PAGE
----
Wyoming ag dwindles as gross domestic product, but continues strong as cultural commodity

in Agriculture/News

By Ike Fredregill, Cowboy State Daily

Once the subject of high expectations, Wyoming’s agriculture industry was plagued with obstacles from the outset.

Despite erratic climate conditions and the absence of irrigation infrastructure, settlers doubled down on their efforts to till the Great Plains for more than 100 years. 

“Many people in the East thought it inevitable that farms would supersede the stockman in Wyoming, quite a few people in Wyoming thought so, too,” T.A. Larson wrote in “History of Wyoming.”

Phil Roberts, a University of Wyoming professor of history emeritus and author of the “Wyoming Almanac,” said the weather during the early years of Wyoming settlement was deceptively mild.

“One important thing to bear in mind is when Wyoming was being settled, the weather was very favorable for agriculture,” Roberts said.

The great blizzards of the 1870s, unreliable precipitation at the turn of the 20th century and a 10-year drought during the Great Depression, however, proved to be more than most of the state’s first ag producers could handle.

By the 1970s, the ag industry only accounted for about 10 percent of Wyoming’s gross domestic product, said Wenlin Liu, chief economist at the Wyoming Administration and Information Economic Analysis Division. Today, Liu said the ag industry makes up about 1 percent of Wyoming’s gross domestic product.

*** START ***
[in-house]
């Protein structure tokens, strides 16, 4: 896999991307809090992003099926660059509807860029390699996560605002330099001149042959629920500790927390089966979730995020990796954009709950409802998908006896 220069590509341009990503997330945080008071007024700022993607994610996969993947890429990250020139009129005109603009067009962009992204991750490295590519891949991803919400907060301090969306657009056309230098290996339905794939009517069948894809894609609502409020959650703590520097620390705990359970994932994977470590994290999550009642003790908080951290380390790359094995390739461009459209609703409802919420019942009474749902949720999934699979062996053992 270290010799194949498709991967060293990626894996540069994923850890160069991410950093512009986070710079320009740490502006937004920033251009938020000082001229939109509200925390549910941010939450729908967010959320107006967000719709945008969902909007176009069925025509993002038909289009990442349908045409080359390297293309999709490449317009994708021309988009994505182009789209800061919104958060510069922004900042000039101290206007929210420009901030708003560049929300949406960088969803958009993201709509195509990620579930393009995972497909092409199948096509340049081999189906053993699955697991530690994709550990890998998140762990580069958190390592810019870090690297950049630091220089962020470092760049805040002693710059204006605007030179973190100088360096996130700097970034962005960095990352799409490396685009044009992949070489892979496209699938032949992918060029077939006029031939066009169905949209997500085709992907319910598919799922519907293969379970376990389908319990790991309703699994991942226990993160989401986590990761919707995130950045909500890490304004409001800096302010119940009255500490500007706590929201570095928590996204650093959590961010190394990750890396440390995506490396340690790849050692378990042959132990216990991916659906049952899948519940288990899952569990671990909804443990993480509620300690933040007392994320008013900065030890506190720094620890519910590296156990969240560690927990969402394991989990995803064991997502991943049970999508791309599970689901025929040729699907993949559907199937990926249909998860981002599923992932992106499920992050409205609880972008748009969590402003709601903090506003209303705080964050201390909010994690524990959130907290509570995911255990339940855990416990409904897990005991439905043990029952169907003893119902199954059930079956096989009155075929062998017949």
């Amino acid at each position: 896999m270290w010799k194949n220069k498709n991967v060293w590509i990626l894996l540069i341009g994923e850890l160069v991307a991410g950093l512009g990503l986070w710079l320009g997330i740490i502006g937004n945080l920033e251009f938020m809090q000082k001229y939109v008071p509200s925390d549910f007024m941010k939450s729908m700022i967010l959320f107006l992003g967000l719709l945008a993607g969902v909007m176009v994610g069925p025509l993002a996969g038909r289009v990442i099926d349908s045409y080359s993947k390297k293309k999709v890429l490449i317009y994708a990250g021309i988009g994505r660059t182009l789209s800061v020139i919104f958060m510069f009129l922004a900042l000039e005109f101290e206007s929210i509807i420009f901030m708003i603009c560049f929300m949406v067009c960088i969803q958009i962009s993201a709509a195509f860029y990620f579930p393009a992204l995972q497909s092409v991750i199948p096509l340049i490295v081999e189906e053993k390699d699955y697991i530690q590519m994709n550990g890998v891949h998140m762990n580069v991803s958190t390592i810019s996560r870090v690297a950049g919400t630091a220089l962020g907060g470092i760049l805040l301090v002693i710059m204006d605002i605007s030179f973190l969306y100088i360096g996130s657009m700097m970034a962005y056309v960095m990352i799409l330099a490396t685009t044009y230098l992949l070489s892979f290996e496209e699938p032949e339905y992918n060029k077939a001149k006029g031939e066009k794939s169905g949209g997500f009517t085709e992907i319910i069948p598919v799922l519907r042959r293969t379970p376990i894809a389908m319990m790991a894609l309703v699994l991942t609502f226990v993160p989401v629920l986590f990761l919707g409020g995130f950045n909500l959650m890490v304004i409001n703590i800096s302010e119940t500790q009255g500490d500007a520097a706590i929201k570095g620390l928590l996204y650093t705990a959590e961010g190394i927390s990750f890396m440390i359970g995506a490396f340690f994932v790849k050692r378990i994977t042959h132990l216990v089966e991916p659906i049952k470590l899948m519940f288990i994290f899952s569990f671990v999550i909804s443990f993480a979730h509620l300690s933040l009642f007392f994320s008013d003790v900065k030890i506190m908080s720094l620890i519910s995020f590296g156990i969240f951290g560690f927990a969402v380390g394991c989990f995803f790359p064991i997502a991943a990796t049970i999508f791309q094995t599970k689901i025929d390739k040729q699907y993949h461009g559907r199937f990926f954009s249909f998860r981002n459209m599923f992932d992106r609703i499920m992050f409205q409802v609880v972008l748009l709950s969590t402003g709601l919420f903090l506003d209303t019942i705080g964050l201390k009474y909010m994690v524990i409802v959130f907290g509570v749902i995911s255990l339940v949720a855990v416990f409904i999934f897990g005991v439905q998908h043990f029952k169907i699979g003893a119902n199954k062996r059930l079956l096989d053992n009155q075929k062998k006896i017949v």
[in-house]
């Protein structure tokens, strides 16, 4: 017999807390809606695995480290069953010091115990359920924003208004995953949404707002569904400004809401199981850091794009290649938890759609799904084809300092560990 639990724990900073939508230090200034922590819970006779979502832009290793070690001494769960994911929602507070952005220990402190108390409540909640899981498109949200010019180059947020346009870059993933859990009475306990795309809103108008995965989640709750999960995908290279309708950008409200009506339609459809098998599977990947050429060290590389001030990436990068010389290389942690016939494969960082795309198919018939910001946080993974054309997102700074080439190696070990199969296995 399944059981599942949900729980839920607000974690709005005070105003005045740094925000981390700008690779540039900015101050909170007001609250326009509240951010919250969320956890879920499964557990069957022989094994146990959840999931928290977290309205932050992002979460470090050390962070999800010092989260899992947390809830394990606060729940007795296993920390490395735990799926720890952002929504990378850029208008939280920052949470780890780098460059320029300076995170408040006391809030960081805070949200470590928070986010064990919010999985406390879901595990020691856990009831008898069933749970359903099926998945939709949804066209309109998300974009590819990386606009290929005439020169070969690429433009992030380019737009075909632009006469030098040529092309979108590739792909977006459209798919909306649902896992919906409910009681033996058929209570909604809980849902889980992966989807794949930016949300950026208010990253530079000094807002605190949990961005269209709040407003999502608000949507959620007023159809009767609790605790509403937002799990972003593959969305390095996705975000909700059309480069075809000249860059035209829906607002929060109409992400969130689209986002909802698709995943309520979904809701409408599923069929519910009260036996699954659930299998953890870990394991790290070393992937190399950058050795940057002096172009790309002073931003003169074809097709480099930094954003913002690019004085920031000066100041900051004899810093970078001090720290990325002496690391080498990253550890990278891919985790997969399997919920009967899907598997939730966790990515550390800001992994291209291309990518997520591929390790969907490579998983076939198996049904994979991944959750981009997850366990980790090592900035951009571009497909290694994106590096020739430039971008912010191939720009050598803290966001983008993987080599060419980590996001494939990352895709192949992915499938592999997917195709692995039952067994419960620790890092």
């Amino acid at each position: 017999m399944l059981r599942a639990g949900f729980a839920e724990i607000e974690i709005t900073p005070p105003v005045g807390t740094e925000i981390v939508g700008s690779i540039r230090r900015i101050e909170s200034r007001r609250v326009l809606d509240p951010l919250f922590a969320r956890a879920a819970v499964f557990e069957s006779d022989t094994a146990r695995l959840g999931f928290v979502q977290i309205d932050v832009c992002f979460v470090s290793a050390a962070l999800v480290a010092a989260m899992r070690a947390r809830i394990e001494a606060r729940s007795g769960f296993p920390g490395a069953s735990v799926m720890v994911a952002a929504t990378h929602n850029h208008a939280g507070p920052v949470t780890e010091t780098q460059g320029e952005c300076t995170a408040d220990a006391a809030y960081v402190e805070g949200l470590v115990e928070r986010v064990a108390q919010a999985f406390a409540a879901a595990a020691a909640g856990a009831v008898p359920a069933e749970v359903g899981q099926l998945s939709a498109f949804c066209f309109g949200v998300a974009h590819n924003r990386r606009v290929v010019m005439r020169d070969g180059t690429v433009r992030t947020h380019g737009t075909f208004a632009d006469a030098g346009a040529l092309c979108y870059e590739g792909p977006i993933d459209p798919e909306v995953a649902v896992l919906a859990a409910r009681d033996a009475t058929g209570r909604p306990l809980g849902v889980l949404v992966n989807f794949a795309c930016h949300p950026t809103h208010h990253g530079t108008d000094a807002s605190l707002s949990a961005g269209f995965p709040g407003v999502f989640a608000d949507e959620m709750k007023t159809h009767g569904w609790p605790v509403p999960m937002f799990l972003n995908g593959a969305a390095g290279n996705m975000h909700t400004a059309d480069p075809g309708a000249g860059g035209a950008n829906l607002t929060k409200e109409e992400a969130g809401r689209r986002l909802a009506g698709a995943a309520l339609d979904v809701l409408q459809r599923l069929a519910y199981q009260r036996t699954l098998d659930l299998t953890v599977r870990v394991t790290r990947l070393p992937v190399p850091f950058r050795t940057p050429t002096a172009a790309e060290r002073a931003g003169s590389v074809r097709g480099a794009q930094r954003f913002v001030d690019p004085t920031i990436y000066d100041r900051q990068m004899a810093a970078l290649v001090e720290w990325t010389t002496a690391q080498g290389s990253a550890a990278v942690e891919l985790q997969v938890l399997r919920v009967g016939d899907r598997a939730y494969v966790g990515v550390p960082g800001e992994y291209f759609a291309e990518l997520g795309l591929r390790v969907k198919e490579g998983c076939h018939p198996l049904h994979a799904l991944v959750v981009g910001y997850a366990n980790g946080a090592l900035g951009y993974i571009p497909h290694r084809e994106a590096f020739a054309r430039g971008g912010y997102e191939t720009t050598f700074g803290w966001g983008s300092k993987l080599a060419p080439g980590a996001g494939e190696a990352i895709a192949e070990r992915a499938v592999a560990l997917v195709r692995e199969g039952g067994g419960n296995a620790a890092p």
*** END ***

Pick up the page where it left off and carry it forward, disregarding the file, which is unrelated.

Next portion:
Howdy, partner

At a glance, Wyoming in the mid-1800s offered settlers ample resources to build a thriving agriculture economy.

“One aspect that was always involved in people’s aspirations was there was an awful lot of land in Wyoming, and awful lot of river valleys — all they had to do was figure out how to get the water to the land,” Roberts said. “One of the problems came with financing those projects. None of the farmers had much money.”

Through legislation and the efforts of the Bureau of Reclamation, water projects started appearing across the state in the early 1900s. The final piece to the puzzle was transporting the produce.

“We can’t underestimate the importance of the three big railroads — Union Pacific, Chicago, Burlington and Quincy Railroad and Chicago North Western Transportation Company,” Roberts said. “They were extraordinarily fundamental for farmers getting their product to market.”

During the 1920s and ’30s, small farms and ranches began consolidating into big corporations, hurting both the banking industry and small communities. With the damage done by the end of the World War II, the ag industry might have withered away were it not for a growth of interest in Wyoming’s subterranean resources. 

“The arrival of oil and gas drilling helped a number of those remaining small, family operations,” Roberts explained.

Farmers and ranchers worked above ground while minerals companies reaped the resources below. With railroad infrastructure already installed to transport both industries’ products to market, ag and energy worked in concert toward a more robust, albeit erratic, Wyoming economy.

Whoa, boy!

The Bureau of Economic Analysis provides economic data as far back as 1969, but painting a picture of the ag market prior to that is difficult, Liu said.